The first of a two-part series on second-round draft targets, we check out a pair of wings who could be on the Knicks’ radar in October: Elijah Hughes and Robert Woodard.
Earlier in the year, the chatter around the 2020 NBA Draft class was that it was weak. Without being top heavy or having multiple generational talents, draft conversations about prospects have been wide reaching. The obvious reason for that is because the pandemic took away the chance for a lot of players to boost their stock, thus gaining a wider audience beyond their conference fanbase.
The reality is that this draft has the identity of being loaded with players who are talented beyond the hard numbers. Prospects are tightly clustered toward the middle and bottom in the sense that they pass the eye test, despite their numbers indicating that they are more suited for time with G League affiliates.
Two such names are Robert Woodard II and Elijah Hughes.
The SEC has long been a conference dominated by a few teams; mainly the Kentucky Wildcats and the University of Florida Gators. Recently, we’ve seen a surge from other squads. Auburn, for example, was in the Final Four last year and ended this season in AP’s Top 25. Mississippi State was well on their way to showing their formidability with Robert Woodard II as an integral part of their defense.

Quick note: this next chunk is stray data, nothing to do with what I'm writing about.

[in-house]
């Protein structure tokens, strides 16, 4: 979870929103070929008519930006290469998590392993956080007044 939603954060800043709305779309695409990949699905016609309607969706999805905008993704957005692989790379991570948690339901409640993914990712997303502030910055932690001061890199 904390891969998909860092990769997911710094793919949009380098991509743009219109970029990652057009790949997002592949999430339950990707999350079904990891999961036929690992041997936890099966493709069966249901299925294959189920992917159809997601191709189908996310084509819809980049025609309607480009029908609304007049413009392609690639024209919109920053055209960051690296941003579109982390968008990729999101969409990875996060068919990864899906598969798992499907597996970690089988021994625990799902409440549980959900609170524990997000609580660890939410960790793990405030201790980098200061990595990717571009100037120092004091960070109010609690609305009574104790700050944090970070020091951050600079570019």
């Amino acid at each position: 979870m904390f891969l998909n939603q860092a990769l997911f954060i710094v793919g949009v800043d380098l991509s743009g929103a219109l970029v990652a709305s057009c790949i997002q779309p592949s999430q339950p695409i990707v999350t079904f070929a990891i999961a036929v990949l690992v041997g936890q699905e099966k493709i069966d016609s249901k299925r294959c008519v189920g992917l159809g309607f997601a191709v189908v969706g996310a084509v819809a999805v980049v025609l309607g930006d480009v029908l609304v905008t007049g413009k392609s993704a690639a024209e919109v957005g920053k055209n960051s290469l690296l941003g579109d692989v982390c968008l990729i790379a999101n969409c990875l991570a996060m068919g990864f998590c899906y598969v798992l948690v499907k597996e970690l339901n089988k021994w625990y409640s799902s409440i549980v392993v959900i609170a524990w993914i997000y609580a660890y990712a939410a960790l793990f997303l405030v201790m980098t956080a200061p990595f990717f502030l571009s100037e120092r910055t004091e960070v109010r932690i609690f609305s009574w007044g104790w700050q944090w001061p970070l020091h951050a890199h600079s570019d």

Woodard II is a 6-foot-7, 230-pound wing whose impact on the floor is attributed to his athleticism and his on-ball timing. As a sophomore, he nearly doubled his amount of blocks (32) and averaged a block per game in the shortened season. With a 7-foot-1 wingspan, Woodard II has a knack for getting a hand in his opponent’s face and going up without committing a foul.
Additionally, Woodard II might be one of the strongest prospects in the drafts. Physically, he has the tools to be a powerful dunker. But what jumped out on film is how he uses that explosiveness on the boards. He was ninth in the SEC for offensive rebounding with 68. Watch how he sees the opening from the perimeter.
While his defense is what teams covet in 3-and-D players, Woodard II’s stock has begun to rise (and quite frankly should be higher) because of his shooting efficiency. Per 40 minutes, Woodard II’s was almost 43% from the three-point line. Granted he had fewer attempts than some of his counterparts, but the Bulldogs’ set Woodard up as a catch-and-shoot wing. He’s also a solid bucket-getter from midrange, perhaps stronger than he is from outside. He finished his career at Mississippi State with an increased offensive role playing 33 minutes per game and shooting 49.5% overall.